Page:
How "No" Is Often Undervalued

Akanksha and Poorvika, two young slam poets from Mumbai performed their first ever piece 'When we talk about rape'

  • How "No" Is Often Undervalued
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It is difficult to live in a patriarchal society and on many occasions, the patriarchy is quite blatant. A judgement is easily passed about women in the society. 

Right from her dressing choice to her life decisions, at every point there is some remark which is passed from the society, questioning the woman's choice in the first place. When patriarchy and male chauvinism takes an ugly turn, step in — molestation and physical abuse.



All these sentiments and more has been portrayed beautifully by two girls whose act not only touches the heart, but gives people a different perspective.

‘When we talk about rape’ focuses on how girls believe that they are confident but there are people out there to rattle that state of presence. 

 How a word ‘NO’ fails when it comes to stopping a guy or a man from crossing limits and doing the unthinkable. 

 


Akanksha (17), the brain behind this piece, wanted to break down the idea of rape and see how it affects victims at their core. She also wanted to emphasise how victims are not unknown beings who people can’t understand, but real living, breathing humans, who have known and seen every single day of their lives.

I wrote it in one go

"The term ‘rape’ has always filled me with a plethora of emotions – anger, fear, confusion, and disgust amongst many others. Writing this piece was a journey for me as well, as I tried to work through what rape really meant to me. As I poured out my own experiences into this poem, such as the ‘talk’ with my mother, my training in martial arts, and my experience with inappropriate sexual behaviour, I realised that rape to me meant my loss of confidence. It was my first moment of clarity with regards to rape – realising that it was a loss of trust and confidence in not only others but one’s self as well."

Akanksha also spoke about men not being able to accept "No" as an answer, adding that we have a toxic culture that surrounds the word.  

'Friendzone' is a ridiculous concept, where a woman cannot say ‘no’ to a man who wishes to date her, just because he has been supportive to her, nice and loving, or the way ‘no’ has been clouded to sound like a challenge rather than a refusal, ‘no’ has apparently lost all meaning. The word must be redefined for those who do not understand it – ‘no’ means ‘no’"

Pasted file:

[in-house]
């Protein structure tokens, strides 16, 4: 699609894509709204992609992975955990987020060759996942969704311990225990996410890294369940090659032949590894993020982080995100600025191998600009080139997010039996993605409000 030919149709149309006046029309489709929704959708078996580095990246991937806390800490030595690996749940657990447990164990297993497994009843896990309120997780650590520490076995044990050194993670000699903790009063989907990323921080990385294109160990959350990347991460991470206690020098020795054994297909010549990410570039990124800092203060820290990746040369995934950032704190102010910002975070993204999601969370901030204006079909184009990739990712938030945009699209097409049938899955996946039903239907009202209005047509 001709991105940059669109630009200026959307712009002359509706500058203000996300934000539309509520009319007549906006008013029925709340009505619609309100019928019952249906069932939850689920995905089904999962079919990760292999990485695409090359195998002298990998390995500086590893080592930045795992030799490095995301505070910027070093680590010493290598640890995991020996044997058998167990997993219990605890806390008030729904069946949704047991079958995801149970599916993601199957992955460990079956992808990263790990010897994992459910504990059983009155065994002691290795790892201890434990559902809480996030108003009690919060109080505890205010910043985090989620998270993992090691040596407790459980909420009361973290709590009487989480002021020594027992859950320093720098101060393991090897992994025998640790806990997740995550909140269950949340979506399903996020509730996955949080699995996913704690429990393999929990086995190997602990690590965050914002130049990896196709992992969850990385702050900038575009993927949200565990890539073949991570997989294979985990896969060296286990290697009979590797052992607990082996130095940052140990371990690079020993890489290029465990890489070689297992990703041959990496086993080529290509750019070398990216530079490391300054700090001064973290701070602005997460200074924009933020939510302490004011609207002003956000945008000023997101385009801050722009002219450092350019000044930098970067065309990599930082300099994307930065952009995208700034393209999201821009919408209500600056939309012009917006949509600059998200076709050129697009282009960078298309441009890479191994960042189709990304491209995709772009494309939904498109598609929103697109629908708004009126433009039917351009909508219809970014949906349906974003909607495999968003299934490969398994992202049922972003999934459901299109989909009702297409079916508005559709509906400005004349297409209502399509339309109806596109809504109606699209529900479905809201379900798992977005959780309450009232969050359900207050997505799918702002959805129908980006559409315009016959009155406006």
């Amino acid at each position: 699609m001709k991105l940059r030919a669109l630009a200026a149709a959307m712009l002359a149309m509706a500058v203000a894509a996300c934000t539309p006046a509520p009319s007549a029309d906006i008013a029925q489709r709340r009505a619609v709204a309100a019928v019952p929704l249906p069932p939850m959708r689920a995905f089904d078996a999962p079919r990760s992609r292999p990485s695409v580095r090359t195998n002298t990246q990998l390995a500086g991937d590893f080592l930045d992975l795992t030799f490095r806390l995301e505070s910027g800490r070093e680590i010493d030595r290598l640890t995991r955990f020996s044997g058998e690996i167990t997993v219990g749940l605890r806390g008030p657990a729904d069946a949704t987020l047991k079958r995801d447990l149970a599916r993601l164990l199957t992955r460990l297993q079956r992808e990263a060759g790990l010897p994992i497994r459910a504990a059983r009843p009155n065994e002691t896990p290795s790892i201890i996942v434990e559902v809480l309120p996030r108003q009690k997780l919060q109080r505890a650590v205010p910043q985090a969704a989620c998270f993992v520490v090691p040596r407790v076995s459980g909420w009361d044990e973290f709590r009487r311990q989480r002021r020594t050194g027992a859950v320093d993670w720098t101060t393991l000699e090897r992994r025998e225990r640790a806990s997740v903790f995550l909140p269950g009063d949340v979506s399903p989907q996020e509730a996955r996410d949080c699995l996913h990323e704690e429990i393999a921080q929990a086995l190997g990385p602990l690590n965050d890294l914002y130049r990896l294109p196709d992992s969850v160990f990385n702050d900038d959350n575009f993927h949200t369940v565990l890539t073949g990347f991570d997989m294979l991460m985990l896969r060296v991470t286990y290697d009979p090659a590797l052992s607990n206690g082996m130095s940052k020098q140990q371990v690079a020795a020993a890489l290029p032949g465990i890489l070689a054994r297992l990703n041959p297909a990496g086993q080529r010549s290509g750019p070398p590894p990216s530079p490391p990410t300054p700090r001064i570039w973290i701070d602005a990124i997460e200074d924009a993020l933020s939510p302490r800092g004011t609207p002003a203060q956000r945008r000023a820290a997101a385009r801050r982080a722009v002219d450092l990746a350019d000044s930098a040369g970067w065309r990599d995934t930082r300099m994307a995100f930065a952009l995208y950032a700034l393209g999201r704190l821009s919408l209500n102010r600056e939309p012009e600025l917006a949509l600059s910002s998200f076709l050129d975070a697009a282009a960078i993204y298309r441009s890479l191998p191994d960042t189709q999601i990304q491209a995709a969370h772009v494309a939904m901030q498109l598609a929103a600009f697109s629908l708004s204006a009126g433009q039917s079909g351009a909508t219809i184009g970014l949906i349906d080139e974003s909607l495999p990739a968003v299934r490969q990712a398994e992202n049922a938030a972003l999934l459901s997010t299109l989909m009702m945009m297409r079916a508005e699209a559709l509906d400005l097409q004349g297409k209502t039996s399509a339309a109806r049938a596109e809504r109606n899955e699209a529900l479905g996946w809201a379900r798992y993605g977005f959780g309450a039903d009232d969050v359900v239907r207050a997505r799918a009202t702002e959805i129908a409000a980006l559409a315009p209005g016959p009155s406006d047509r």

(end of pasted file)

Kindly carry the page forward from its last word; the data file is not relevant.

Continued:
17-year-old Poorvika Mehra cried the first time when she read the piece and decided to perform it with Akanksha.  

There is so much cultural specificity when it comes to rape in India, with our perception of women as the purer sex, the weaker sex. We see the rape of women as something that might shame the family when the reality is that it has nothing to do with the family, and everything to do with the loss of a woman's autonomy over her body. Women don't report rape today because of this kind of mindset, where they fear bringing shame onto their families or being shamed for being 'dirty.' This mindset is saddening but real, and it is a reality I am actively working to change.

Poorvika wants this poem to help men and women to come forward with such experiences, give them courage and a sense of not being alone.

This is why some women fail to react or act against their harasser

"I could be rote here and tell you that a woman can fight off her abuser or scream or run. But, the reality is that there usually is a third instinct that takes over, an instinct we don't talk about and aren't taught about- freezing. In such situations, many people find themselves freezing. I think the most important thing I'd like to tell anyone who's been sexually abused is that freezing does not make them weak. It should not make them feel ashamed. Freezing does not give anyone an excuse to violate them, or for people to later question them as to why they did not fight their abuser off? Freezing is a natural instinct, and they need to forgive themselves for it because they are NOT to blame in this scenario."

Aranya Johar, who is a well-known slam poet and a young activist has curated the piece and feels proud of the girls. 

I happen to see them perform at one of their school poetry events where I was judging with other poets. I was almost moved to tears. When I love some art, the first thing I do is I share it with the world. When I met them, I told them, that whoever will listen to this piece will feel stronger. I worked for two months with them, on their piece and on their content and performance. I was honoured to talk to them and resonated with the piece. Many people compared their piece with mine and I was really honoured," Aranya Johar, Slam Poet.

About Poorvika
Poorvika has written a poetry and has performed at an event hosted in Delhi by the Kailash Satyarthi Children's Foundation and RedFM to raise awareness about Child Sexual Abuse.

About Akanksha
Though this was Akanksha’s first performance, she and Poorvika had performed it earlier at the KalaKar competition, an event held at their school. She has also performed poetry at youth events in Mumbai. Apart from this, she has her own collection of poetry called ‘All We Could Have Drowned’ which is available on Amazon and Flipkart. 

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